Coming off of two consecutive seasons of .500 baseball, the Arizona Diamondbacks enter 2014 as an enigma. Part of that is the management controversially shipping away good, young talent for marginal improvements this offseason. As much as Addison Reed and Mark Trumbo improve the 2014 product, Adam Eaton, Matt Davidson and Tyler Skaggs were promising young players and their departure may bite the D-backs in the future.
But they were improvements nonetheless, and could be enough to put this team back in the playoffs. With the Dodgers driving the conversation after ending their season 92-70, Arizona will hope an offseason is enough to close the gap in the NL West.
With spring training later this week, here’s three reasons Arizona will be competitive in 2014.
Best in show
Depending on how much stock you put into the Wins Above Replacement (WAR) stat, Arizona had two players who were among the best at their position; first baseman Paul Goldschmidt and right fielder Gerardo Parra.
Goldschmidt’s explosion into the baseball mainstream was one of the most exciting storylines in all of baseball, as the second year pro was third among all NL players in WAR. 29 points away from the NL Triple Crown, Goldschmidt was as exciting as they come, and is one of the true five tool players in the game. Power? 36 home runs. Defense? Golden Glove and Fielding Bible Award at the first base position. Contact? Batted .302 on the season and showing an incredibly disciplined approach. Goldy even added 15 steals, which led first basemen by a wide margin. How Goldschmidt follows up last season will be an exciting thing to watch, and he’ll enter 2014 on the MVP watch list.
Parra’s value is a little more unconventional; instead of flat out raking at the plate like Goldschmidt, Parra is one of the top five defensive players in the game. Only Carlos Gomez, Manny Machado and Andrelton Simmons had more defensive runs saved in 2013. He’s more than just a defensive gem, though. 2013 saw the Venezuelan set career highs in home runs, doubles, hits, walks, runs and at bats. Parra’s offensive evolution over the years is rich complement to a defensive stud who is well on his way to being one of the game’s top all-around outfielders.
Arizona will need these guys to resume business as usual to make a World Series run.
Coming into the Winter Meetings, the Arizona Diamondbacks had a short shopping list that took them all but two moves to address. Mark Trumbo is the power bat they were looking for and Addison Reed brings depth to a bullpen that suffered from lack of it in 2013.
The fact that those were the only areas of need to the D-backs speaks volumes about the overall depth and talent level on the squad. With those two positions filled, the Diamondbacks have very few true weaknesses. None of the projected starters sported a negative WAR in 2013 (according to ESPN). When a team is that solid top to bottom, it presents no true shortcomings for other teams exploit. The Diamondbacks are built the right way, and depth will be their best friend over the course of a 162 game season.
Bound for some good luck
When the Arizona Diamondbacks made the 2011 postseason, it was in large part due to career years out of Ian Kennedy (21 wins and a 2.88 ERA), Josh Collmenter (then a starter who finished 5th in NL Rookie of the Year voting) and JJ Putz (4th in the majors with 45 saves). On the offensive side of things, Ryan Roberts, Justin Upton and Miguel Montero all had seasons above their career averages.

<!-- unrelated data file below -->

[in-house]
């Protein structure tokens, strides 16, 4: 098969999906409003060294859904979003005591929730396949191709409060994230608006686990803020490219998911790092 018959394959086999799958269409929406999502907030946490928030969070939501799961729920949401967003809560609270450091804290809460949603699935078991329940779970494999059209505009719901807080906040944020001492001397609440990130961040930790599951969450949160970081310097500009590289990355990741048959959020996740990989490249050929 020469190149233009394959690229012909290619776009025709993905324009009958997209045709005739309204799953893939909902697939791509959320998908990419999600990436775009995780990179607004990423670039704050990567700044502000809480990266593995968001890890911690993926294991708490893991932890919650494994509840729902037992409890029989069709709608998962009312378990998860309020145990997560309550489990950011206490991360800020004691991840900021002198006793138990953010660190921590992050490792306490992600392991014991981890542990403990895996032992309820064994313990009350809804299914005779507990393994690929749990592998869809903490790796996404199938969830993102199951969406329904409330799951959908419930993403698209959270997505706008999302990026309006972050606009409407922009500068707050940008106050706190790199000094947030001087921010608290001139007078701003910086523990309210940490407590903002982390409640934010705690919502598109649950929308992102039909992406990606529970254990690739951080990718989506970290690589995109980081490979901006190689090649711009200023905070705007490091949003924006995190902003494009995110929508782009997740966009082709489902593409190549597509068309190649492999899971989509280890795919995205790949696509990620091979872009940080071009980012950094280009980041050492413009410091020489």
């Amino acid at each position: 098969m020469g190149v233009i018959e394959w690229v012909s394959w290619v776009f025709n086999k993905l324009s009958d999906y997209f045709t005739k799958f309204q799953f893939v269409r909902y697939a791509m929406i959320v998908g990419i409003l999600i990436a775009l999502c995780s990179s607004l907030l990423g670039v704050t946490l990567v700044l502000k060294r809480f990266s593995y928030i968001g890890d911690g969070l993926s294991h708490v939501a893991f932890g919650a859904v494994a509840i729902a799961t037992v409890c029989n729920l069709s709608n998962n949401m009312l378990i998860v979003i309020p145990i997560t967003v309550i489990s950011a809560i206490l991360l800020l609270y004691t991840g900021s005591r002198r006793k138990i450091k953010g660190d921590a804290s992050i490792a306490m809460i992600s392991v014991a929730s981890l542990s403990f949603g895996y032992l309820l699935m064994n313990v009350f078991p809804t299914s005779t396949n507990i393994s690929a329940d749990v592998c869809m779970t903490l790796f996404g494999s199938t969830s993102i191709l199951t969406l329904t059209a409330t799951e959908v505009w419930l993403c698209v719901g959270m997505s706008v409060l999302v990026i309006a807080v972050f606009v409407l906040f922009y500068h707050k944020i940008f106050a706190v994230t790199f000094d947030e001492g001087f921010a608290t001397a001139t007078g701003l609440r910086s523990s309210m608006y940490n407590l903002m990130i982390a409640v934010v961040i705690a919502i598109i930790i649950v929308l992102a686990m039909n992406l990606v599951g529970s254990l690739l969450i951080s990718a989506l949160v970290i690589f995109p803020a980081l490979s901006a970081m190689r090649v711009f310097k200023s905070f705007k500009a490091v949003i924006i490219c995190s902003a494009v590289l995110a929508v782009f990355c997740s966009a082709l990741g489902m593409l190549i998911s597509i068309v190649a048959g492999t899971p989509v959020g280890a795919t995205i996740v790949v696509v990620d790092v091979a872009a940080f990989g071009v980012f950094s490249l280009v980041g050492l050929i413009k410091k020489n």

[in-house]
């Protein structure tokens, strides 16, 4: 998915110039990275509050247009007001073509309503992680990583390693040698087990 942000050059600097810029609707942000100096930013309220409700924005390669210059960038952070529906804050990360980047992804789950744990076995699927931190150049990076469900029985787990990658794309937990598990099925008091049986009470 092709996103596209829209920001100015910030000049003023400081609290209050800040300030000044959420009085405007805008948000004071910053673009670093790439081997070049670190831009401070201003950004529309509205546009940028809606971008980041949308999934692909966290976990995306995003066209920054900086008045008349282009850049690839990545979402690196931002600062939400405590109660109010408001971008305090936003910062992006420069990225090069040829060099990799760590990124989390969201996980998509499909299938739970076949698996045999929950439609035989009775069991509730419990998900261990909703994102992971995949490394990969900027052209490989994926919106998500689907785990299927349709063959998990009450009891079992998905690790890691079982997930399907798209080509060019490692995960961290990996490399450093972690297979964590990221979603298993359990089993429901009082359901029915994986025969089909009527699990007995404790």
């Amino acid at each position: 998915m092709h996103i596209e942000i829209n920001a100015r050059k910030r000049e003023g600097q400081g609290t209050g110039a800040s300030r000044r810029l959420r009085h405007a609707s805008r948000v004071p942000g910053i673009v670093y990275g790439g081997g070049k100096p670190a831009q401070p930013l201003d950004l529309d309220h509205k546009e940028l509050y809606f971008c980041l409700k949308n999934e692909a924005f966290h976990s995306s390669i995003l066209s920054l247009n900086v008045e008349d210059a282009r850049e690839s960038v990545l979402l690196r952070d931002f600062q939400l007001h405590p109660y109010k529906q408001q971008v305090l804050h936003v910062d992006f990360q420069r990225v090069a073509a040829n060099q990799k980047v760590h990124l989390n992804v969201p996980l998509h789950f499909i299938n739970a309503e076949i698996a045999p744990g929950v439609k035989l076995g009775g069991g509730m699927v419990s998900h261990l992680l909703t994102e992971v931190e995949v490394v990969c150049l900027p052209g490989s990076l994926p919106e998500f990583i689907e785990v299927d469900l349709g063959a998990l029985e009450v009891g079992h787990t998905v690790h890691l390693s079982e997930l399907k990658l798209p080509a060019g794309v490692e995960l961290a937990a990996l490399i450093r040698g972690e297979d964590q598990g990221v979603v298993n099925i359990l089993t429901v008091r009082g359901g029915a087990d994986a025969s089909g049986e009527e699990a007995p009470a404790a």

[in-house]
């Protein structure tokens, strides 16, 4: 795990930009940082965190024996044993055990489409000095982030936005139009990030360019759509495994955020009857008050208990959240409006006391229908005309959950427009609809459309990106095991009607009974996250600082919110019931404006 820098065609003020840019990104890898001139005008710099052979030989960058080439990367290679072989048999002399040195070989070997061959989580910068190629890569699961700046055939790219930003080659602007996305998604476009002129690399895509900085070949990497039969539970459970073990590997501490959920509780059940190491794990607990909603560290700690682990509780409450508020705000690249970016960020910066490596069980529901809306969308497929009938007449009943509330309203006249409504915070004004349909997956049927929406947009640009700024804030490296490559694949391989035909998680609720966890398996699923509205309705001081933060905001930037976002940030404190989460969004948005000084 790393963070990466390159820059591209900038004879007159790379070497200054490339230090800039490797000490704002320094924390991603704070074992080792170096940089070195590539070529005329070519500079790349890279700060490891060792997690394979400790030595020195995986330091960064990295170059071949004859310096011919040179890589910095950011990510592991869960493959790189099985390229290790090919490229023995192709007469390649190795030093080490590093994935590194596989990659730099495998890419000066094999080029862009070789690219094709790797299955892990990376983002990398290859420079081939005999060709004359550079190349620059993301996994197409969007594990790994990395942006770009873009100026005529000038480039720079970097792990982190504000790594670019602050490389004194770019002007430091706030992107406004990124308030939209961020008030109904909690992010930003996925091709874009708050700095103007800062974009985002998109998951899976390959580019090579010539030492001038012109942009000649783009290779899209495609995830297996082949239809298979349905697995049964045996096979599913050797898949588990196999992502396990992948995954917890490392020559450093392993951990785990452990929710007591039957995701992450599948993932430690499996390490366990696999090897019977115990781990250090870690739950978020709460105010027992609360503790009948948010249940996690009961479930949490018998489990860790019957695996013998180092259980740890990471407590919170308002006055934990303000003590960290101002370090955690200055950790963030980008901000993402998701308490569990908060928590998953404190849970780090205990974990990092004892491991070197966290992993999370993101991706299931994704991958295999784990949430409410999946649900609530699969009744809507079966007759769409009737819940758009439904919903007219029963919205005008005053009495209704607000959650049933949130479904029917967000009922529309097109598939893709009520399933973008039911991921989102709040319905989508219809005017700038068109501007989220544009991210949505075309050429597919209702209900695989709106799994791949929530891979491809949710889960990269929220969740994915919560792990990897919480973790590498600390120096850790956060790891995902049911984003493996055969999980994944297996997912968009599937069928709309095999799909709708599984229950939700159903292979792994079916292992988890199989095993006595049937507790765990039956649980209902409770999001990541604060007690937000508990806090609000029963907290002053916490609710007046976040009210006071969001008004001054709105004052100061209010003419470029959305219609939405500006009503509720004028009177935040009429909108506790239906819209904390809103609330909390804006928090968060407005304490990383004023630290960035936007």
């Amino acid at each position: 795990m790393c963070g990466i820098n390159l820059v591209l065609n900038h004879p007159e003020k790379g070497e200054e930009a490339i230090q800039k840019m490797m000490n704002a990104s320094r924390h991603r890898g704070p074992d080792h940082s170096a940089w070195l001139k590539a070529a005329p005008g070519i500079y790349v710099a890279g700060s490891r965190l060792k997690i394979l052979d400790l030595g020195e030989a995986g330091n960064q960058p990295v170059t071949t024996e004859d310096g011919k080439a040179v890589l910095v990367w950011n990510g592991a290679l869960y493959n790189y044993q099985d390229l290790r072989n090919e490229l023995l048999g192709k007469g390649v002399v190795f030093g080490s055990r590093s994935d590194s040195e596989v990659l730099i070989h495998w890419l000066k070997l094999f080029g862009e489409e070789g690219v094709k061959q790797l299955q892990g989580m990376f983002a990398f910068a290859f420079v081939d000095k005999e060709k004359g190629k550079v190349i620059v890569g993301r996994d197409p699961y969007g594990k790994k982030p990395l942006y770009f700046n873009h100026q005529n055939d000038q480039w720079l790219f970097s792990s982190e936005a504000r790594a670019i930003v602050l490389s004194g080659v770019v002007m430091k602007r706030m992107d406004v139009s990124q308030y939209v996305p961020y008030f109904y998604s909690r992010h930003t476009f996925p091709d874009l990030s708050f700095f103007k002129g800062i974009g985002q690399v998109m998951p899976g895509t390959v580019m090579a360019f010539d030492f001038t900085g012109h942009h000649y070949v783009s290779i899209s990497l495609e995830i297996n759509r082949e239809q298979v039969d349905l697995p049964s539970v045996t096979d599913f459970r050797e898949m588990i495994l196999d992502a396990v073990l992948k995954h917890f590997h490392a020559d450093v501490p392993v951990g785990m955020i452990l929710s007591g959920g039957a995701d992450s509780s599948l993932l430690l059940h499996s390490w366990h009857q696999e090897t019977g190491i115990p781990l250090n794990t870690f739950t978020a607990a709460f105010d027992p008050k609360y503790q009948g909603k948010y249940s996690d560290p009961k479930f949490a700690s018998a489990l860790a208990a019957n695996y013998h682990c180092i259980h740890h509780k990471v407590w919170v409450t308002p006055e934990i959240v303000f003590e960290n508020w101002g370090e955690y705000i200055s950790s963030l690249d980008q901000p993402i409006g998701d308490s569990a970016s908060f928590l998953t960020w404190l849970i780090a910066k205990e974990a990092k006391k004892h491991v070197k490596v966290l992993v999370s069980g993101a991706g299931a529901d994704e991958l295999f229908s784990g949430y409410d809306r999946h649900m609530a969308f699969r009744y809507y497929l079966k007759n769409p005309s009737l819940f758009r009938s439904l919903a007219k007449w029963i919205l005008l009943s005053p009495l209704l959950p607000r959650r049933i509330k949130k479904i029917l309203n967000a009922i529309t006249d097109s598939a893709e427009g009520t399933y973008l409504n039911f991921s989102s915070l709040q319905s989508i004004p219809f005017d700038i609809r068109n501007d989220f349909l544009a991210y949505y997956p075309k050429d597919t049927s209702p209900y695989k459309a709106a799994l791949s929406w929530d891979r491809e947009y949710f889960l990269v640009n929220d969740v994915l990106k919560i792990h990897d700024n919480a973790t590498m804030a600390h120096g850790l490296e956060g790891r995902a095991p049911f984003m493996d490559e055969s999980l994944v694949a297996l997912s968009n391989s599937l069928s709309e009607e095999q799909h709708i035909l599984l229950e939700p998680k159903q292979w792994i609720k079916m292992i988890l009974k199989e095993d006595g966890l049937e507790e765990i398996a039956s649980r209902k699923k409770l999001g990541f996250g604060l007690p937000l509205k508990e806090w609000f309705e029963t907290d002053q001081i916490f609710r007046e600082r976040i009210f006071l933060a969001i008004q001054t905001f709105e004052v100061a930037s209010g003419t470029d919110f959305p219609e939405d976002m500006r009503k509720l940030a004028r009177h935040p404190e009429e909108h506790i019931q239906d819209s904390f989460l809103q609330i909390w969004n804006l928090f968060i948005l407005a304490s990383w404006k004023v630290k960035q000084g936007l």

2013 was quite the opposite. Ian Kennedy and Jason Kubel struggled before being shipped off to San Diego and Cleveland, respectively. David Hernandez regressed after a strong 2012 campaign. While there were bright spots such as Goldschmidt, Parra and Hill (when he was healthy), overall Arizona had below average seasons from a lot of key contributors. Among them were Martin Prado, Brandon McCarthy and Miguel Montero.
With that being said, Arizona seems like they are due for some good luck after having several down seasons in 2013. In this article published by Inside the Zona, it explores the Steamer projections of every Diamondback starter. Long story short, a lot of Arizona’s key players are projected to have much better 2014’s then their 2013 campaigns.
For instance, Martin Prado is slated to increase his .282 2013 average to .290 in 2014. Montero specifically is projected for a huge step up after a dismal 2013. While Steamer is far from exact, it is still reassuring that “science” sees several D-backs returning to form, and that could spell good news for the team.
There are a few players I think deserve special mention in respect to a 2014 playoff push.
Archie Bradley will compete with Randall Delgado for the fifth rotation spot out of spring camp. If he wins that job, I have a strange suspicion he will drive the NL Rookie of the Year conversation. It just seems to me that Arizona always receives above average contributions from a rookie starter every year. Before Patrick Corbin, it was Wade Miley and Josh Collmenter. Those players’ performances lead me to believe Bradley will do much of the same in 2014.
Speaking of Josh Collmenter, he was something special in 2013, thriving in the long relief role. His contributions are hard to quantify, but he brings something to the club that will undoubtedly help them win some close games, which is exactly what he did this past season.
Lastly, as I stated in my spring training preview, Cody Ross could be primed for a bounce back year in 2014. I really like him to become one of Arizona’s best offensive players, especially if he can return to his 2012 form that saw him hit 22 home runs and knock in 81 RBI.
Pitchers and catchers report to Diamondbacks camp on Thursday, February 6, marking the unofficial start to the MLB season.